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The open-access movement in journal publishing has generally been equated with the author-pays model, and contrasted with the subscription or reader-pays model. Yet there is a third possible path that has received scant public attention: For example, at the University of Illinois at Chicago, the Library system is hosting several peer-reviewed, open-access journals that do not charge any fees from authors or readers. These include First Monday, a leading information-science journal, and Journal of Biomedical Discovery and Collaboration, a multi-disciplinary journal that is indexed in PubMed. Virginia Polytechnic Institute also hosts a variety of free peer-reviewed open-access journals (http://scholar.lib.vt.edu/), and many journals produced using Open Journal Systems software fall into this category as well (http://pkp.sfu.ca/ojs-journals/).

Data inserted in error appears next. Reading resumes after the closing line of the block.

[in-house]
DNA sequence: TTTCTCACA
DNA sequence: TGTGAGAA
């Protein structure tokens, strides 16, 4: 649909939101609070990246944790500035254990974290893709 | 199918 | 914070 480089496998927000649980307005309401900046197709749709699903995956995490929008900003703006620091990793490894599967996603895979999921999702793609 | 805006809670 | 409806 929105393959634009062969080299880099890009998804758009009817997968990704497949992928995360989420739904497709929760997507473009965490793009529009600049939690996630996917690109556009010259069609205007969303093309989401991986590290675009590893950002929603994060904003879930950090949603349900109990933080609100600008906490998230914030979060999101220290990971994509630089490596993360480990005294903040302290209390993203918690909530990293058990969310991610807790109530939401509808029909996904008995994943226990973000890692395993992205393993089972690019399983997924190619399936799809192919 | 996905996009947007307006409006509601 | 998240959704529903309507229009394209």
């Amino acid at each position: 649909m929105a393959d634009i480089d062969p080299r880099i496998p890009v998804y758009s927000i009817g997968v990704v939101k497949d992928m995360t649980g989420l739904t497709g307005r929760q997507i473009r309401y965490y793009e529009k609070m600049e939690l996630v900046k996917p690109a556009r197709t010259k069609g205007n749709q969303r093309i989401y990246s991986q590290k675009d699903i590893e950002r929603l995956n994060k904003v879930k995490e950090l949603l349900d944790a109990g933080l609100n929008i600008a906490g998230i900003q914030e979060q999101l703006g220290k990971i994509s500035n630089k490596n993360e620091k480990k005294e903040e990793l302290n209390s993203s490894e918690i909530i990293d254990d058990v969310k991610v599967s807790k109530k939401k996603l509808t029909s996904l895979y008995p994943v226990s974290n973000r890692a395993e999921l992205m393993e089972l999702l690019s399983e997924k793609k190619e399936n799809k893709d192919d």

The actual costs of supporting online journals are surprisingly modest - for minimal costs one can host servers providing open access journal management software and layout software, resources that can be shared by all journals in the same system. The efforts of editors and peer reviewers are non-compensated, as is true even in commercial ventures. Copyeditors can be hired to edit articles for spelling, grammar and journal style, but this is optional -- note that PLOS ONE and most Biomed Central journals charge article fees yet do not provide copyediting services for authors.
It is natural for institutional libraries to take a leading position in open-access publishing, since they bear the brunt of skyrocketing subscription fees under the reader-pays model. Prospective authors should be encouraged to consider publishing in the free open-access journals that already exist – and editors launching new journals should consider the library-hosted model as an ideal way forward.